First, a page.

Kāko‘o Maui: Insider’s Guide to Eating Local on Maui
A Maui chef and food truck owner shouts out 16 small local food businesses worth visiting across the Valley Isle.
In the weeks since the fires, Kyle Kawakami, chef and owner of the food truck Maui Fresh Streatery, has been using his Instagram to spotlight struggling small local food businesses. He’s shouted out other restaurants, chefs and mom-and-pops donating meals and food. He’s organized a dinner and trampoline night for displaced keiki and their families. He’s given over his truck to Sheldon Simeon’s Tin Roof and Tiffany’s Maui to cook balatong and adobo for Lahaina residents living without electricity.
And he’s posted this standing offer: “If you have been affected by the Lahaina fires and been displace[d] because of a loss of home, lost a job, had hours cut because of economic downturn, or any other hardship, and you see us out serving food … please No Be Shame! Come up and let us know you would like a meal and we got you taken care of.”
A Kula boy, Kawakami taught culinary students at Maui Community College before opening Maui Fresh Streatery 10 years ago “not just as a livelihood and a way to sell food,” he told feedinghawaii.org, “but if there’s ever a hurricane or a tsunami, I have a big red disaster response vehicle that’s ready to go.” He kept his word during previous disasters including COVID-19, using his reach to partner with other businesses to feed those in need.
So when we asked Kawakami for his ground-level suggestions for vulnerable eateries that visitors can help support, “There’s so many places I could name,” he said, “but [for this list] I’m looking at how local they are, how small, what kind of impact they have on the local community, guys that support farming. Just small business. And I’m thinking of people that stepped up to feed people.”
Here’s his list of where to eat on Maui.
Kihei Food Oasis
Kawakami: “This is a conglomeration of mom-and-pop food trucks in the Kalama Park area. Couple of notable trucks are Wing Kings—a small operation with a whole bunch of different barbecue wings and a great chicken burger—Thai Mee Up and Kitoko Maui. Those are all small guys that are more tourism-based, so I know they’re kind of hurting.”
30 Alahele Pl., Kihei, @kiheifoodoasis
Three’s Bar & Grill and Fork & Salad
Kawakami: “They are huge on purchasing local. Big supporter of local produce and local farmers, and now we have less purchasing from the farmers. Fork & Salad’s wraps and salads are really good, their Thai green papaya salad is really good and their Buddha bowl. They have a Kumu Farms roasted eggplant wrap that I like a lot. I am not a vegetarian, but I do eat vegetarian when I go there.”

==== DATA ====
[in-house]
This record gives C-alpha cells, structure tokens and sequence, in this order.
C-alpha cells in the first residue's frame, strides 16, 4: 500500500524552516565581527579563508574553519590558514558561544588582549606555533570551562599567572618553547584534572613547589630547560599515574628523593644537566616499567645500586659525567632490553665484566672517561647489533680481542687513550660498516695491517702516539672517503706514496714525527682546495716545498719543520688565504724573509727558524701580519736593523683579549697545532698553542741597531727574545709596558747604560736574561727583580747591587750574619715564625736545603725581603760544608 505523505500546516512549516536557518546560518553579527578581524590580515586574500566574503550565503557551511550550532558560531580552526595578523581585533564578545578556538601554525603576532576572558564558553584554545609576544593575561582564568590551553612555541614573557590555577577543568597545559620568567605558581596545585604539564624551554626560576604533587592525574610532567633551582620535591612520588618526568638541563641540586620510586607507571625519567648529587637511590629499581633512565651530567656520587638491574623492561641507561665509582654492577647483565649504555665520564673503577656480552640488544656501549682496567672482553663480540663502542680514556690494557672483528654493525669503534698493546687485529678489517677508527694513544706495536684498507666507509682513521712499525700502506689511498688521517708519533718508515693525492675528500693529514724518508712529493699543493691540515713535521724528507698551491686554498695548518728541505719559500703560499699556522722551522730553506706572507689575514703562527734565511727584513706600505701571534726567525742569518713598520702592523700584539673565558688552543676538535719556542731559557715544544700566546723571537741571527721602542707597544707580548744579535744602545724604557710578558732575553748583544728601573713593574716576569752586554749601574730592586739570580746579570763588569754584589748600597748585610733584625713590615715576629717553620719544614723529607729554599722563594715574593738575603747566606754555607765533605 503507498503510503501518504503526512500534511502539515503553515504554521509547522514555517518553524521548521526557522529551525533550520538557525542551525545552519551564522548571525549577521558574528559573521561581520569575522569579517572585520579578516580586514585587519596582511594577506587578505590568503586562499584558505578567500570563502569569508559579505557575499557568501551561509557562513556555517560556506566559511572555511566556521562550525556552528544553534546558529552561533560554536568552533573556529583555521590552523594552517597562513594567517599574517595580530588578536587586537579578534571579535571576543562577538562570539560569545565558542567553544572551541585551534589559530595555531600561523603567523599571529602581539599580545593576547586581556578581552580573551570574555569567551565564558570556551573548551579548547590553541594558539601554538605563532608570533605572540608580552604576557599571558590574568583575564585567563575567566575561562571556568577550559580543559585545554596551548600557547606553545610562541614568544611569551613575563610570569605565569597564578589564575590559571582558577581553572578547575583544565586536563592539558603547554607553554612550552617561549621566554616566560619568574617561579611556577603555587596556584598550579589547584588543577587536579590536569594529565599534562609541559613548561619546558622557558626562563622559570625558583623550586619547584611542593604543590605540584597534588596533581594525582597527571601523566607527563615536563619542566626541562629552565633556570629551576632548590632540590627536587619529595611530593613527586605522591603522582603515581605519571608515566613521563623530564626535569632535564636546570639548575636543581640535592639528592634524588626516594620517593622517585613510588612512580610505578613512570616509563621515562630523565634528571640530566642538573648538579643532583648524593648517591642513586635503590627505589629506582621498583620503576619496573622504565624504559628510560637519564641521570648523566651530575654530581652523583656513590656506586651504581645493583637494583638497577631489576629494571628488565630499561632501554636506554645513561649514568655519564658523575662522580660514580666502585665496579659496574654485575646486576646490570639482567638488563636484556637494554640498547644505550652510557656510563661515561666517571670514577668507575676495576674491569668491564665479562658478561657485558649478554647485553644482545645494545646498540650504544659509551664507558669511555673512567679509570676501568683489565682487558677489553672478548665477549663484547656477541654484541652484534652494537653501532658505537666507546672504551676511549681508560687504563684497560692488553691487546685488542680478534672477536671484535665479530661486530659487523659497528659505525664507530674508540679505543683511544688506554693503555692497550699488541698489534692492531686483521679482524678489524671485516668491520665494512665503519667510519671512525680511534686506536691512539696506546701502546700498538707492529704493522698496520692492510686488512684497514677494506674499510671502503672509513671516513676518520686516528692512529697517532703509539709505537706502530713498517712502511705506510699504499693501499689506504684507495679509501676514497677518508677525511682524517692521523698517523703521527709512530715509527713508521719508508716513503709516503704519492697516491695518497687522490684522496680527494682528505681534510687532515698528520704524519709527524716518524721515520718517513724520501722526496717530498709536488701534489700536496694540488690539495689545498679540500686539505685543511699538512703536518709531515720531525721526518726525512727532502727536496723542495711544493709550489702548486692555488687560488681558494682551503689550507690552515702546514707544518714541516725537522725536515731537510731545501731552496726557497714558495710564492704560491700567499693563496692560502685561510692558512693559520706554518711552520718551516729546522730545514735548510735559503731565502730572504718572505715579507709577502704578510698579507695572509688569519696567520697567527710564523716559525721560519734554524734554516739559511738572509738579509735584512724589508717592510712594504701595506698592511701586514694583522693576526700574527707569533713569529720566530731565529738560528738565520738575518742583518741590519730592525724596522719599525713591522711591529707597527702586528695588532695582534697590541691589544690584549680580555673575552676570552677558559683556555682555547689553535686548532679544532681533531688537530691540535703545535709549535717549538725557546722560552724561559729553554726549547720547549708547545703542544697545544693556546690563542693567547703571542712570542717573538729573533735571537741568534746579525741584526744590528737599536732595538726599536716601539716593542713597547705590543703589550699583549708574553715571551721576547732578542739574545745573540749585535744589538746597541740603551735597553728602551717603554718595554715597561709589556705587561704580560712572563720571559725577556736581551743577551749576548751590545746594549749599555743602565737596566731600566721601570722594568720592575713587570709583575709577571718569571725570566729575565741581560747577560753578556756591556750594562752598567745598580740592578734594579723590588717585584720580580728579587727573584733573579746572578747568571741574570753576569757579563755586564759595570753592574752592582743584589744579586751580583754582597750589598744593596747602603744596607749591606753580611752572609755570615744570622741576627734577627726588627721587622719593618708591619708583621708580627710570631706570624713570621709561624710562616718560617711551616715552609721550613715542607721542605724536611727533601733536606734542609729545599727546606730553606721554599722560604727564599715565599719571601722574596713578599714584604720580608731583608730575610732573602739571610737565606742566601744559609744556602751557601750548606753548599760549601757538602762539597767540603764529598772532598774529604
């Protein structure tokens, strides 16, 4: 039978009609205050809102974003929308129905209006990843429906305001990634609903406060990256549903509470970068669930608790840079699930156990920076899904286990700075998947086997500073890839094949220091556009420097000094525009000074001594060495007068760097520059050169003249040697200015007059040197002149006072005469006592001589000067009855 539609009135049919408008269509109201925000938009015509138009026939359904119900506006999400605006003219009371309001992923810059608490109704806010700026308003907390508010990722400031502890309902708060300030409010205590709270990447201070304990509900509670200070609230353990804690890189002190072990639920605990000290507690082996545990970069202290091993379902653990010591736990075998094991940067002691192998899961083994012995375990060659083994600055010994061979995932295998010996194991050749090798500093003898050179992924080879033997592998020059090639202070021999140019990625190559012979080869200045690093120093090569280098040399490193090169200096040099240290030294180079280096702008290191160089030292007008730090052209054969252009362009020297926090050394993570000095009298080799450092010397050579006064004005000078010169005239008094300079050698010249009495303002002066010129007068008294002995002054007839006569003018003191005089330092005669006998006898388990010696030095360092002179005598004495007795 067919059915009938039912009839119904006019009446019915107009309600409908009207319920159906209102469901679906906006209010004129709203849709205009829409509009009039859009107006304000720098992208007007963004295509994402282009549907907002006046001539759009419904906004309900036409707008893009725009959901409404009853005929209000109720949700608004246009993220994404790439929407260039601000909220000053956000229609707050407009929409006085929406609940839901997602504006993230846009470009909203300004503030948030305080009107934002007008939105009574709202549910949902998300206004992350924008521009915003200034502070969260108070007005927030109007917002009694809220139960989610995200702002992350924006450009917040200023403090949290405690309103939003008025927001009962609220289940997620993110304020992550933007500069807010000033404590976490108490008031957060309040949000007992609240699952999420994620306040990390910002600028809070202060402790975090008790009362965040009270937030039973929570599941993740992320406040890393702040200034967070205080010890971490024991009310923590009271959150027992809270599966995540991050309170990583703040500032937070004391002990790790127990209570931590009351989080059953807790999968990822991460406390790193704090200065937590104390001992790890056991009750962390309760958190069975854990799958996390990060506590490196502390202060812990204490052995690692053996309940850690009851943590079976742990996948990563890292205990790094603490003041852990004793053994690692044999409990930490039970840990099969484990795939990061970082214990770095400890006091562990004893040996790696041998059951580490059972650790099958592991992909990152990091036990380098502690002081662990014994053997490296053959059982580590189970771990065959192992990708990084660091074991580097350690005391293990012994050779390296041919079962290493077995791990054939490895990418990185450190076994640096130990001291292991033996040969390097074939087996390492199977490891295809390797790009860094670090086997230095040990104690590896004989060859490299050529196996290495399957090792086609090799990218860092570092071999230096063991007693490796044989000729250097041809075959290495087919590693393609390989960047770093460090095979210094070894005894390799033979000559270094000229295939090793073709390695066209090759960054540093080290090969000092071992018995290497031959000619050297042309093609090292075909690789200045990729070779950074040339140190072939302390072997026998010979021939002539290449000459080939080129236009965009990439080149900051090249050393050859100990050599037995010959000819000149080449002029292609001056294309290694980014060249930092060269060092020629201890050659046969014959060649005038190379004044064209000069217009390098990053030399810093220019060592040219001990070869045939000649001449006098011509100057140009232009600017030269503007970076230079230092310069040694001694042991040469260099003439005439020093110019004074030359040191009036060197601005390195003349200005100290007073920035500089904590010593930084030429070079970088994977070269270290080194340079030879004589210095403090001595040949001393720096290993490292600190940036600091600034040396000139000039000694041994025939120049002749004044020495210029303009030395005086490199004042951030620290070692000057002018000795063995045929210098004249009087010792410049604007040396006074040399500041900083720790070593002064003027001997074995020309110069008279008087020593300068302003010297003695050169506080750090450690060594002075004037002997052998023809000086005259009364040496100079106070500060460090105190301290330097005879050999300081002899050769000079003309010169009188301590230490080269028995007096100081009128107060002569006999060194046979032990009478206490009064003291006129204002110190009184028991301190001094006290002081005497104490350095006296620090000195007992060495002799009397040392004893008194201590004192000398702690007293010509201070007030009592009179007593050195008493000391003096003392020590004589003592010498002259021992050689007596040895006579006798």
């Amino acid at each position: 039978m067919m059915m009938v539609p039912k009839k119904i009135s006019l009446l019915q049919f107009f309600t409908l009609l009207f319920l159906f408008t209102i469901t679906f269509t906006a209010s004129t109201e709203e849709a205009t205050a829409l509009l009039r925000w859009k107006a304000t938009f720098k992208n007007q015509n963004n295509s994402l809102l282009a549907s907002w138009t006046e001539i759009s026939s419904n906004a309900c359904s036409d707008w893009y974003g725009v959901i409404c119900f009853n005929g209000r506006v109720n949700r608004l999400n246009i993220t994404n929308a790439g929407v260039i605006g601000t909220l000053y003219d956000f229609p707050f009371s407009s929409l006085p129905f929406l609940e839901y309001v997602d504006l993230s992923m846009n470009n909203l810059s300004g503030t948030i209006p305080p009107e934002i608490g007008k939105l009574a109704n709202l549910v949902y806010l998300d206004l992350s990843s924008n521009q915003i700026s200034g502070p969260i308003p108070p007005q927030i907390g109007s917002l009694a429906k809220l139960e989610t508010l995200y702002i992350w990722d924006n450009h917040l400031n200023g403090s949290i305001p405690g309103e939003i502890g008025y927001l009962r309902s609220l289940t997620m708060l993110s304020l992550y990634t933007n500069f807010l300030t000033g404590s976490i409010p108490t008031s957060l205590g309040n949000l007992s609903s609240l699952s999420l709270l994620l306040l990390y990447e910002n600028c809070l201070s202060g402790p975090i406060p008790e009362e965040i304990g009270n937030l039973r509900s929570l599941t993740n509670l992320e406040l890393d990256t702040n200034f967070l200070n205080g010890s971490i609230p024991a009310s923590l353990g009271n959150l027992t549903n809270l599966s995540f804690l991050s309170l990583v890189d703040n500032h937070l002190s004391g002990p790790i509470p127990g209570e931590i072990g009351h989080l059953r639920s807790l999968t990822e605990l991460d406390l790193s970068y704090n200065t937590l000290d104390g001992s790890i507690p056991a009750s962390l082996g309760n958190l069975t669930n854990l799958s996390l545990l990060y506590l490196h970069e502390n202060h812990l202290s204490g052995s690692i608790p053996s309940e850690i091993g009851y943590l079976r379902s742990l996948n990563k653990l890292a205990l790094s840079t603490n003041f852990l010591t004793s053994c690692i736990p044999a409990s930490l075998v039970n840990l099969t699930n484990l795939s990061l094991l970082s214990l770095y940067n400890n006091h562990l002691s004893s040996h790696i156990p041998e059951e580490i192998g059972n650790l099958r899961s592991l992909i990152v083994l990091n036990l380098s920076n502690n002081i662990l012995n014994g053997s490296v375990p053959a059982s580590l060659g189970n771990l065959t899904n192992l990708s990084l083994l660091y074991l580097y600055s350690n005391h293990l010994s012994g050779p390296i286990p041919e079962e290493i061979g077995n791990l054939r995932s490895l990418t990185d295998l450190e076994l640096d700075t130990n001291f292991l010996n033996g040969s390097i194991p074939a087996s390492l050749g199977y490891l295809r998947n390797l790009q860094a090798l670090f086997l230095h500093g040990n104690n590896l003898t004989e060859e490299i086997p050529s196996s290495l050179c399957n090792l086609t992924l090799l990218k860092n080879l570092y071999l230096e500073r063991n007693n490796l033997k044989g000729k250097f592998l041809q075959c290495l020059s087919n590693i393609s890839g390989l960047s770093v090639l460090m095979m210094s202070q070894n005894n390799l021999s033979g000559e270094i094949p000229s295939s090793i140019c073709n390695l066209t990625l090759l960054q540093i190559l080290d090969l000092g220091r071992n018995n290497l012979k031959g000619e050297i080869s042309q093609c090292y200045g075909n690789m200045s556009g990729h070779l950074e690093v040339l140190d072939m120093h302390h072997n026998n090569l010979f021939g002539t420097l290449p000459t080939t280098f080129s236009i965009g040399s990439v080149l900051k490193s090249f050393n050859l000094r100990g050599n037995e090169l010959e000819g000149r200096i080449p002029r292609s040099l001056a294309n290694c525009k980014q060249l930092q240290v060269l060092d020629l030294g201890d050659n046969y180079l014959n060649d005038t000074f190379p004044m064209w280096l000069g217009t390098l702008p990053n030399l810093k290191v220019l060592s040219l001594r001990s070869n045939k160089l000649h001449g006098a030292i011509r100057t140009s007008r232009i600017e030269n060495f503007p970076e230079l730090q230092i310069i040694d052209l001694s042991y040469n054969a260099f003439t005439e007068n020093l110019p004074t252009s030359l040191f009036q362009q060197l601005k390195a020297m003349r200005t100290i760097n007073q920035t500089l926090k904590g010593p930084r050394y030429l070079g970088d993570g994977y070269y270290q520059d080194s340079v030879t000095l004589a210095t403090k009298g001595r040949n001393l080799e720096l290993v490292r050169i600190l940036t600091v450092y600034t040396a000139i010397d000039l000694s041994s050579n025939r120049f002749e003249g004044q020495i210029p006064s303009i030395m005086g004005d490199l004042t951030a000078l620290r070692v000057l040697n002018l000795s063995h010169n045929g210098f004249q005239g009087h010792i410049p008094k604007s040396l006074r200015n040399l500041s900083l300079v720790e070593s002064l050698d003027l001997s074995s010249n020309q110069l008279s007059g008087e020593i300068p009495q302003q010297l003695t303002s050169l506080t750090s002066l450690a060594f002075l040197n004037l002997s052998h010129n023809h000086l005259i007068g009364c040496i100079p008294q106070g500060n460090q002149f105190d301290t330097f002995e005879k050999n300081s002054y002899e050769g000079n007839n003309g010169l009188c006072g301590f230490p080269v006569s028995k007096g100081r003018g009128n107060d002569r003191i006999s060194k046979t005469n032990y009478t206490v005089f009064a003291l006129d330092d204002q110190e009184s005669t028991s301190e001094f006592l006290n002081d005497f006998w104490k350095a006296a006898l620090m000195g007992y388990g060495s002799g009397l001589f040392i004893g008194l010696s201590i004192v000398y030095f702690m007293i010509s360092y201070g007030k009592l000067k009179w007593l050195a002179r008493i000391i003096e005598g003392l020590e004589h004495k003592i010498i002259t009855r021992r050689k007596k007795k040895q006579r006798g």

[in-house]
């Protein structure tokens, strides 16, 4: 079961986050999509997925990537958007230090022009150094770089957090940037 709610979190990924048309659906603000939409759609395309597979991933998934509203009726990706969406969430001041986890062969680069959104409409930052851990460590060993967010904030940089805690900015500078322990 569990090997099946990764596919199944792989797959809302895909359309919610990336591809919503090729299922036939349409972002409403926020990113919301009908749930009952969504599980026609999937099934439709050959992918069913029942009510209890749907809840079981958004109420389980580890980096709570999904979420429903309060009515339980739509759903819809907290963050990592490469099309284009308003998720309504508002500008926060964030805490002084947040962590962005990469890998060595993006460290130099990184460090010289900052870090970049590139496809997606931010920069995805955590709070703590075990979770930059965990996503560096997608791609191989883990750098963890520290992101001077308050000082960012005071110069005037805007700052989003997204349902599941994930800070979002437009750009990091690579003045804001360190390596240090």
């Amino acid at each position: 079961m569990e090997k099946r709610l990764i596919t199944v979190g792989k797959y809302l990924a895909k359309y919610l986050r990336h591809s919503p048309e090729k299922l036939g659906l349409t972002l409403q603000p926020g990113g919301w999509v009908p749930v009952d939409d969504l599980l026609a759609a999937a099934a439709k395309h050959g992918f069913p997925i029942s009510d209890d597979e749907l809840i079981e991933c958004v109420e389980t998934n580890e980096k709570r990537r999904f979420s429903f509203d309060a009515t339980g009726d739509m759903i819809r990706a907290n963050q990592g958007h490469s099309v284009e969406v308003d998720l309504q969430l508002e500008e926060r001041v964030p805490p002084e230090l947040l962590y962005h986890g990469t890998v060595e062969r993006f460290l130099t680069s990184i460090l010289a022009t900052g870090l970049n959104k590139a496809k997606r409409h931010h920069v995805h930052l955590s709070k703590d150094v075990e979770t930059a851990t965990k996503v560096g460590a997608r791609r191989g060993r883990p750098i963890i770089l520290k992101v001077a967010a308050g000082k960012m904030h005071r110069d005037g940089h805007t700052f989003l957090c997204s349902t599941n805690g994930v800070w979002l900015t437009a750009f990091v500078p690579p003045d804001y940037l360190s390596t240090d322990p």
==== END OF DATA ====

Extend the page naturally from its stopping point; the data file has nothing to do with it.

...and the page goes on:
The restaurants share the same owners but are very different in concept. Three’s has sushi, salads, sandwiches, entrees and appetizers, and since Sept. 1, all-day happy hour for kama‘āina with Hawai‘i ID.
Fat Daddy’s Smokehouse
Kawakami: “The chef and owner, Chris Schobel, as soon as the disaster occurred, he partnered with Operation BBQ Relief from the mainland. He pretty much closed down his restaurant and they did barbecue plates for those in need. Their brisket burnt ends and cornbread are really good.”
Open Wednesday to Sunday from 4 to 8 p.m., 1913 S. Kihei Road, Kihei, (808) 879-8711, @fatdaddysmaui
Kawakami: “Tin Roof is definitely feeling the pinch. They’re close to the airport and got dominated so much by tourists that the locals had a hard time going. But Tin Roof and Sheldon [Simeon]’s humanitarian efforts have been notable. He was one of the very first chefs to step up to start doing meals at [Maui Community College] the day after the fires broke out. Tin Roof is known for their mochiko chicken.”
Plate Lunch Marketplace
Kawakami: “The food trucks in that lot depend really heavily on tourists. Thai Mee Up is popular—I love their Thai-style fried pork ribs and Plantation Plates. Havens for their smash burgers. Geste Shrimp, they’re the closest thing Maui has to Giovanni’s.”
591 Haleakalā Hwy, Kahului, @platelunch_marketplace
This mom-and-pop food truck was launched by a part-time teacher and a police officer who quit their jobs to spend more time with their growing family. Aside from its Hawaiian, local and Puerto Rican dishes, including empanadas, Pastele House is known for providing free meals to keiki every day the truck is open.
Kawakami: “Devin and Cristina Pagaduan have been in the food truck game for quite a while and are very actively involved in the community. When the fires hit, they took their food truck out there and provided free meals.”